d. Careful consideration was given to Mr. Saint Sepulchre’s physical and mental health issues. Having support needs and being linked to a local social worker could not “be considered an exceptional circumstance” and this support can be provided in Cornwall. (the Decision)
e. There is no disagreement that Mr. Saint Sepulchre is a vulnerable person. (the Review Letter).
f. Scarcity of housing and cost of temporary housing and need to consider responsibility to other homeless households is considered (the Decision and the Review Letter).
Mr S grounds of judicial review were
(i) inadequate inquiries
(iii) failure to consider new information and all the circumstances of the case
(iv) breach of the Public Sector Equality duty.
The High Court held:
On i) RBKC had not referred its initial findings to Mr S’ solicitors for response. This was an obvious step doe to Mr S’ vulnerability. RBKC had failed to take into consideration Mr S’ difficulty in communicating with others, despite his solicitors having raised this , instead just saying he had not responded to a telephone call or a note under his door. RBKC had taken the lack of police reports of violence against Mr S without considering whether and why he might be fearful approaching the police. RBKC had taken the Truro landlord’s statement that it had had no reports without asking for anything further in response from Mr S.
The Defendant points to the Housing Officer considering Mr. Saint Sepulchre’s solicitors’ response in its Review Letter. However, the Review Letter focuses on lack of engagement by Mr. Saint Sepulchre and also its view of the unlikelihood of the housing office never having been notified by the applicant or neighbours of attacks. There appears to be no contemplation that Mr. Saint Sepulchre might be equally terrified of violence that he believed to have happened.
RBKC also asserted that all care needs could be provided in Cornwall.
However, the reasons given that all support can be provided in Cornwall does not take into account the apparent deterioration of the Claimant’s condition since his Care Act assessment in Cornwall where no eligible care needs were identified.
The review letter also expressed doubts that Mr S was as reliant on a wheelchair as was asserted. No enquiries had been made in this regard of RBKC’s occupational therapist’s assessment, and the assertion appeared to be without evidence.
In my view, there are deficiencies of inquiries which can be summarised into the following areas: (i) the safety of the address beyond communication with the landlord in Cornwall, (ii) combined with the lack of consideration of the complaints of assault from the perspective of Mr. Saint Sepulchre, with his particular mental illness (at minimum, he believed they happened); (iii) the Defendant’s Care Act assessment in the Decision and lack of consideration of its findings in the Review Letter; (iv) personal circumstances and consequences of not providing accommodation, there is a lack of inquiry of the Care Act assessment assessor and of Mr. Saint Sepulchre’s social worker as to the effect of not providing accommodation in light of his hospital admissions in June 2023; there is some challenge in the Review Letter to the wheelchair dependency without further inquiries of Ms. Fleming (v) the basis for the assertion in the both the Decision and Review Letter that Mr. Saint Sepulchre will receive the same care in Cornwall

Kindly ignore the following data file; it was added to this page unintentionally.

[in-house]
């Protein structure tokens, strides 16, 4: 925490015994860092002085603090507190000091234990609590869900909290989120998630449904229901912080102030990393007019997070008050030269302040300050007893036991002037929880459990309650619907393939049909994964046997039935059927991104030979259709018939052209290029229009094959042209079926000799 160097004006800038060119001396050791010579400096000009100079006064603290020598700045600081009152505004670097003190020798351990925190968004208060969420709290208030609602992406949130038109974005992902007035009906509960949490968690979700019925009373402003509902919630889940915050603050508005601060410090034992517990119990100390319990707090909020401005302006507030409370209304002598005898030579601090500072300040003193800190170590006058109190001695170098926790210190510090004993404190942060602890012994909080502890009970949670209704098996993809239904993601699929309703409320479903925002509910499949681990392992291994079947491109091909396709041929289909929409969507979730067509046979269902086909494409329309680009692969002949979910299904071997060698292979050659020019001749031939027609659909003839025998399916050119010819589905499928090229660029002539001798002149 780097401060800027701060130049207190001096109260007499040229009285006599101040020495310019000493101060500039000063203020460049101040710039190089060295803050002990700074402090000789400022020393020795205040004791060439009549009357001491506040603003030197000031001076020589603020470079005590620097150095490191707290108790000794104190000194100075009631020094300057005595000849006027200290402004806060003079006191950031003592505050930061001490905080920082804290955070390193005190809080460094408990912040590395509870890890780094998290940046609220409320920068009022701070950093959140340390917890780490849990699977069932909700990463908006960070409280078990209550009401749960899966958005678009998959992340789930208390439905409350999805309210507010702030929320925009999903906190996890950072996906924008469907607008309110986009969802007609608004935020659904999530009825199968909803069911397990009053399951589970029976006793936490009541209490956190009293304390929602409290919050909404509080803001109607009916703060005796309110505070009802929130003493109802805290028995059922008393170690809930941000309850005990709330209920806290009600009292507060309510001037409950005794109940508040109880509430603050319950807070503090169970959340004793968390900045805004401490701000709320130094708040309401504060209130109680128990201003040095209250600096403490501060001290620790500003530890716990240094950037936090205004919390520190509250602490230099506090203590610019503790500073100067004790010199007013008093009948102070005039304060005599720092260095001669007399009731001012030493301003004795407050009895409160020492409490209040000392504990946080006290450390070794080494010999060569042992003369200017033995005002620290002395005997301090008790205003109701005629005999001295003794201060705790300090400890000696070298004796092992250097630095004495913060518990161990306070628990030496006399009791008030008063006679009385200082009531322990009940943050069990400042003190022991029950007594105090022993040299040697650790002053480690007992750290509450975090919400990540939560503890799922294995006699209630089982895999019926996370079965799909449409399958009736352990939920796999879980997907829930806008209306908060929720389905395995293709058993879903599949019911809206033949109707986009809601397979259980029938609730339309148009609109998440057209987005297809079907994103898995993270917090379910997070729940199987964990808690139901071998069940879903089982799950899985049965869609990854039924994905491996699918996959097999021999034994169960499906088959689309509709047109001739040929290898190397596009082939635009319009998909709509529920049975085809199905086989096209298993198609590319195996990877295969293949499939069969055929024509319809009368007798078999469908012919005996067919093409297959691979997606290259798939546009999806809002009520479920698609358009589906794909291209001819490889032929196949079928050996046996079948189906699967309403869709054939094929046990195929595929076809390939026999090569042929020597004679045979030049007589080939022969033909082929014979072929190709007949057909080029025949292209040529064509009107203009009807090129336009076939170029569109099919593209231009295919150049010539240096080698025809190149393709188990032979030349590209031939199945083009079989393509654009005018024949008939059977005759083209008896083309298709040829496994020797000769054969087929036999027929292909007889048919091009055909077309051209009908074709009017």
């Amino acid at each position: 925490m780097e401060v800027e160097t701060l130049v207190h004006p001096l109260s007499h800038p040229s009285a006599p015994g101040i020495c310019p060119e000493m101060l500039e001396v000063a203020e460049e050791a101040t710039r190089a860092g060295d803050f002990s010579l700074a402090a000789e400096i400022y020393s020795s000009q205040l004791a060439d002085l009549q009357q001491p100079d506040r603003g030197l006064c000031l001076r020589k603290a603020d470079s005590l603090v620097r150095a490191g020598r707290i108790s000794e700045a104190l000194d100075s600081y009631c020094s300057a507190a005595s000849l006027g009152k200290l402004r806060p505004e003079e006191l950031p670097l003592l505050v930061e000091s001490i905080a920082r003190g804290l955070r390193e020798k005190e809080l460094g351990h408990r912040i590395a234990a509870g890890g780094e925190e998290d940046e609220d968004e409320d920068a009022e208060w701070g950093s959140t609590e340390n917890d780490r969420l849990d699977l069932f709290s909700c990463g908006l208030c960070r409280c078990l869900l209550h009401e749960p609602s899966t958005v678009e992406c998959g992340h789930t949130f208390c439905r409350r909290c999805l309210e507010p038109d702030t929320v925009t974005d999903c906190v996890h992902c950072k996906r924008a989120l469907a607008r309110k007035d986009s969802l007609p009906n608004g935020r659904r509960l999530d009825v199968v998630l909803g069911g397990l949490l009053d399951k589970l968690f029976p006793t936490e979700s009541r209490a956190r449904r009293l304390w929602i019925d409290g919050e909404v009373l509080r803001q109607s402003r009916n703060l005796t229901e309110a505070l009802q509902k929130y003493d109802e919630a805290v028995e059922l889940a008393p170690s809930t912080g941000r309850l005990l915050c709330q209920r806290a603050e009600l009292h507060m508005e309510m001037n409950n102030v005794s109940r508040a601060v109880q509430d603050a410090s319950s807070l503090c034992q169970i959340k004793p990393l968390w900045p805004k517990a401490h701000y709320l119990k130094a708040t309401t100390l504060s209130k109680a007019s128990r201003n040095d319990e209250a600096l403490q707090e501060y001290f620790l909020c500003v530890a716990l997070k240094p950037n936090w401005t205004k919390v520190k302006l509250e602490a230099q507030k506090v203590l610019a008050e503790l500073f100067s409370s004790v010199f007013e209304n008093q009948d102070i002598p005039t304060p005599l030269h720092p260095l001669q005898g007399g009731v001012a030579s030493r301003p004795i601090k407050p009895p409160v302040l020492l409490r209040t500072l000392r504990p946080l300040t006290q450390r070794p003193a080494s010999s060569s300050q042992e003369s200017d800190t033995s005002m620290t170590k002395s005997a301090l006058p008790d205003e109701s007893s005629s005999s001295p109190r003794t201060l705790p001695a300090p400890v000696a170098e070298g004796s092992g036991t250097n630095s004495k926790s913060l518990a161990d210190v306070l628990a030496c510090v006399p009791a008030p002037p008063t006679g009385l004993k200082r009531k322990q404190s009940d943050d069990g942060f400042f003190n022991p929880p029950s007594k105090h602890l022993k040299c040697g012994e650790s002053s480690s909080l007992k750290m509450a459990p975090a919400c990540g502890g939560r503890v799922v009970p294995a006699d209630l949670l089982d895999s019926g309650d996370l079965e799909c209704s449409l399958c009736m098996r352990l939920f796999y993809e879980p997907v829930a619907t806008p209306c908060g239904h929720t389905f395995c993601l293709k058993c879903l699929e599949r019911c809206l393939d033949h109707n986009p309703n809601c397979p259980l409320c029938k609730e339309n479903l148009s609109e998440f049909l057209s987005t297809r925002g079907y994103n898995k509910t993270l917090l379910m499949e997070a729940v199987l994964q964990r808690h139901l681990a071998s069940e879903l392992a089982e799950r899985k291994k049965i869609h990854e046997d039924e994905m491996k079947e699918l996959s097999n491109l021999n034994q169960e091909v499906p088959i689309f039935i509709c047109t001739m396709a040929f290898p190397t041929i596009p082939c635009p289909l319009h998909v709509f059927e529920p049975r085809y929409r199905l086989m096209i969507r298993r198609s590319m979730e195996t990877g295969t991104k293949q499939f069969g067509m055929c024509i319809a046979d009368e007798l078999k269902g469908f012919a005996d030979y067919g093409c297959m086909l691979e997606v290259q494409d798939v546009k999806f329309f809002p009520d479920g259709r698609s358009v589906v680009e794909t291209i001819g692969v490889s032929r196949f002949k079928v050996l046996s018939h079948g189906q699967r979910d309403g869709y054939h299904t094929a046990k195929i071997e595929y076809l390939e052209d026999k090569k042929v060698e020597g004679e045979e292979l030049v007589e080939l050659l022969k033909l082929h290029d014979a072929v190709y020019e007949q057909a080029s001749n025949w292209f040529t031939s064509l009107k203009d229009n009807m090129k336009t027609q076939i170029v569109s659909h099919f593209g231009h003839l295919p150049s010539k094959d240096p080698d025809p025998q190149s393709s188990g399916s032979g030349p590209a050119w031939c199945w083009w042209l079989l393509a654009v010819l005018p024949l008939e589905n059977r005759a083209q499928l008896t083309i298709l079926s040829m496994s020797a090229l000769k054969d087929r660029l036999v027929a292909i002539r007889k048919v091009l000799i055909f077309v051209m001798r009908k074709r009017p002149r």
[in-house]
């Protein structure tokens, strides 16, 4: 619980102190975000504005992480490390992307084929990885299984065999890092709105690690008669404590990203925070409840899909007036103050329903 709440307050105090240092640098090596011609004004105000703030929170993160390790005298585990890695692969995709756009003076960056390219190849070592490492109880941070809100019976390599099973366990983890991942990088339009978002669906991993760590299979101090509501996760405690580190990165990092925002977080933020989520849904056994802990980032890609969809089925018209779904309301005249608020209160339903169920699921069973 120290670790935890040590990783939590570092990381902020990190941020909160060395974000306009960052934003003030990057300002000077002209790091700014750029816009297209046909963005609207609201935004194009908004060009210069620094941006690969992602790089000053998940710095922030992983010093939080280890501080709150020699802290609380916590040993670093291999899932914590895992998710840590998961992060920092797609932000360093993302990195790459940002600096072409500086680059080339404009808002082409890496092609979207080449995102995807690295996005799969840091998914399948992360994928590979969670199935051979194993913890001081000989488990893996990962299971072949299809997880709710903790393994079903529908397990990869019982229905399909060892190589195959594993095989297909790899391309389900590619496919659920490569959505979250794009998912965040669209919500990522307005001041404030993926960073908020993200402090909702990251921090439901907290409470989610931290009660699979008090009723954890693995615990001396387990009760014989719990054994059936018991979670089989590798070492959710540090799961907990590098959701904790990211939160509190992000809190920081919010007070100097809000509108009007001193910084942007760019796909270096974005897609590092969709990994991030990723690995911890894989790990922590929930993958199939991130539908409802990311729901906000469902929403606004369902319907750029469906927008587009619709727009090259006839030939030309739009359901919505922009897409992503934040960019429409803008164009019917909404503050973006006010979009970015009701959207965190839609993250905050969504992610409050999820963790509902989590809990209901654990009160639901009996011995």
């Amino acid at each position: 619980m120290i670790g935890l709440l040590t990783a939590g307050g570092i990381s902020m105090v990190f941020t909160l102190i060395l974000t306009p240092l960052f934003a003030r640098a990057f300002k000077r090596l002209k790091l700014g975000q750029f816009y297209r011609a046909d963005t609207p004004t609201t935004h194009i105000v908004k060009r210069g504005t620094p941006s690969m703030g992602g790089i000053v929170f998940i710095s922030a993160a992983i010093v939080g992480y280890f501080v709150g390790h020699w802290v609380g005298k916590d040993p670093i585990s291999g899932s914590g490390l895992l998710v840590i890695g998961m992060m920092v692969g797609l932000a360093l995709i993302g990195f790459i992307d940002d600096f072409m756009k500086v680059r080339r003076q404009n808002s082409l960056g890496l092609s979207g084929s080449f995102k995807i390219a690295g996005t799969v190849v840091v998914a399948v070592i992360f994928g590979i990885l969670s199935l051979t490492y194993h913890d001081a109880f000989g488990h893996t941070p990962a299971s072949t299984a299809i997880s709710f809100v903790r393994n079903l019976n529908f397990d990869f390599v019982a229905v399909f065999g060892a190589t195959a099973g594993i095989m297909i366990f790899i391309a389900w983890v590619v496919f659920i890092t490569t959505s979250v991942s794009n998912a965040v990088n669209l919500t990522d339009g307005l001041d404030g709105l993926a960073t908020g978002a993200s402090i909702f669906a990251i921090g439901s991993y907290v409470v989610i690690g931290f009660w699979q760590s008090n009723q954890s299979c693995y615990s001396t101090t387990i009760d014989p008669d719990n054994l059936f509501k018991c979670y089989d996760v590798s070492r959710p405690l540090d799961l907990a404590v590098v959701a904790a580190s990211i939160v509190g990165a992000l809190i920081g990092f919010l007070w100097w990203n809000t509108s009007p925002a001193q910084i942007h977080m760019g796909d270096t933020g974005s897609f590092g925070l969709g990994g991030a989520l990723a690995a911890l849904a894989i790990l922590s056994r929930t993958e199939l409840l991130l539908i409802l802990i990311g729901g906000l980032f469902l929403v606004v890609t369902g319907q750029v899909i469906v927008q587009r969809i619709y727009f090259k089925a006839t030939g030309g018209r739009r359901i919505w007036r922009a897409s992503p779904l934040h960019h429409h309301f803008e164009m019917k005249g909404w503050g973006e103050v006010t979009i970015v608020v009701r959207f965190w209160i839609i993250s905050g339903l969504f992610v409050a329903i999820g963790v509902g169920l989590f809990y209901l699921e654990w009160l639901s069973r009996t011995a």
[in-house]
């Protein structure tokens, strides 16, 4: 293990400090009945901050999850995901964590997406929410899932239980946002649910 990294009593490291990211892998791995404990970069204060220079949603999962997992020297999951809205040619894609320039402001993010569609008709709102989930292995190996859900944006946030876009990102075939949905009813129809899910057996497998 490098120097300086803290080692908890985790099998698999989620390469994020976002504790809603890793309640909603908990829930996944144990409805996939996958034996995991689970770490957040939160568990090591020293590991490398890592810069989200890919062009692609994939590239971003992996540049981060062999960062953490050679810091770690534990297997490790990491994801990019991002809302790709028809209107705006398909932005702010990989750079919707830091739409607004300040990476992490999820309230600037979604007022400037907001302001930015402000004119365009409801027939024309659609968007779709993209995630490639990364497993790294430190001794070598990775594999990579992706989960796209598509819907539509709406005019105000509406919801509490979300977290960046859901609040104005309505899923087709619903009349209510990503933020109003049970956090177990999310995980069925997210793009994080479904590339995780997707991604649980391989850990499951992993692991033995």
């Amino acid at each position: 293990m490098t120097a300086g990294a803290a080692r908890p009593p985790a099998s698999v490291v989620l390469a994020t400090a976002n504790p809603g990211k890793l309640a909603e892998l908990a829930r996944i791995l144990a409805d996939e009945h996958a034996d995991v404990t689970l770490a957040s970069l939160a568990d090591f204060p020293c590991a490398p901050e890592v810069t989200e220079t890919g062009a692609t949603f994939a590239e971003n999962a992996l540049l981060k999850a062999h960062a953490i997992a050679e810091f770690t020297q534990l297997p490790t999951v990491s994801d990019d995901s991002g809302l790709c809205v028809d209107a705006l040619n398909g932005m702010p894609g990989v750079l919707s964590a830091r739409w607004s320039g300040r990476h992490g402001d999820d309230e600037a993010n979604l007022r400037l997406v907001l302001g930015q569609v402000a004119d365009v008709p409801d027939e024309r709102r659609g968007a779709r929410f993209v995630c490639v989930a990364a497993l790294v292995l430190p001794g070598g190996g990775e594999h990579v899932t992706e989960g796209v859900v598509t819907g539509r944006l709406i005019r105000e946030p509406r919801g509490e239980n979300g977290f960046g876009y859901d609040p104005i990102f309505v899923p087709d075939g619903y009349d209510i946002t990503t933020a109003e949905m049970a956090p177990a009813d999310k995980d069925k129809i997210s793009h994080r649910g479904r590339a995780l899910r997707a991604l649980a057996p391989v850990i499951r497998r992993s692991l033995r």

The Defendant does not seek assistance from Mr. Saint Sepulchre’s solicitors to gain his view of the information from the social housing landlord in Truro and reasons for lack of police reports. This lack of inquiry means that the merits of the Claimant’s case are strong as the reliance on the Truro information has not been balanced. If it was balanced, the judgement itself is a fine balance. The complexities of Mr. Saint Sepulchre’s mental and physical conditions are not reflected as having been considered, beyond their description, in the approach to the inquiries. Where there is analysis, there appears to be some questioning of the Claimant’s dependence on a wheelchair; a questioning that is not supported by medical evidence or further inquiry. The Defendant argues that the Claimant was given an opportunity to explain inconsistencies. However, telephoning him and having a note pushed under his door may well have been difficult for Mr. Saint Sepulchre to cope with due to his mental health struggles. The PSED engagement is recognised in the Decision and the Review Letter, but it is not obviously applied through the inquiry process.
As such, RBKC had failed to meet the R v Camden LBC ex parte Mohammed (1998) 30 HLR 315 (Admin) criteria, or the statutory code of guidance at para 15.26.
The other grounds did not need to be considered.
RBKC ordered to provide accommodation pending review.